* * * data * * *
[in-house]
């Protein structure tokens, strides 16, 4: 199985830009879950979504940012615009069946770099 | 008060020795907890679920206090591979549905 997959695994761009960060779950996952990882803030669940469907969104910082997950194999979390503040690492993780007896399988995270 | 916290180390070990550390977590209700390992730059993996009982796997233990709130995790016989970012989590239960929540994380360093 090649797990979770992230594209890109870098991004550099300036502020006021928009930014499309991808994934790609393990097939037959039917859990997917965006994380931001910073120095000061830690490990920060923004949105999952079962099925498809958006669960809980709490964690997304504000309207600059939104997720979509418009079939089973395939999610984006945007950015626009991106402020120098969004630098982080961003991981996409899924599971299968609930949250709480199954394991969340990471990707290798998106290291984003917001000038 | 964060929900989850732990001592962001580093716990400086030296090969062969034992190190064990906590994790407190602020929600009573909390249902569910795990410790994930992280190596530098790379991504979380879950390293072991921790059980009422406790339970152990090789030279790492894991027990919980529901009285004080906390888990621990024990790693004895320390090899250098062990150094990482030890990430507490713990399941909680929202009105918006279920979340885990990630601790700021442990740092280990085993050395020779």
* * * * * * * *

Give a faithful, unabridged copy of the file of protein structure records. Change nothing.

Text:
[in-house]
């Protein structure tokens, strides 16, 4: 199985830009879950979504940012615009069946770099 | 008060020795907890679920206090591979549905 997959695994761009960060779950996952990882803030669940469907969104910082997950194999979390503040690492993780007896399988995270 | 916290180390070990550390977590209700390992730059993996009982796997233990709130995790016989970012989590239960929540994380360093 090649797990979770992230594209890109870098991004550099300036502020006021928009930014499309991808994934790609393990097939037959039917859990997917965006994380931001910073120095000061830690490990920060923004949105999952079962099925498809958006669960809980709490964690997304504000309207600059939104997720979509418009079939089973395939999610984006945007950015626009991106402020120098969004630098982080961003991981996409899924599971299968609930949250709480199954394991969340990471990707290798998106290291984003917001000038 | 964060929900989850732990001592962001580093716990400086030296090969062969034992190190064990906590994790407190602020929600009573909390249902569910795990410790994930992280190596530098790379991504979380879950390293072991921790059980009422406790339970152990090789030279790492894991027990919980529901009285004080906390888990621990024990790693004895320390090899250098062990150094990482030890990430507490713990399941909680929202009105918006279920979340885990990630601790700021442990740092280990085993050395020779």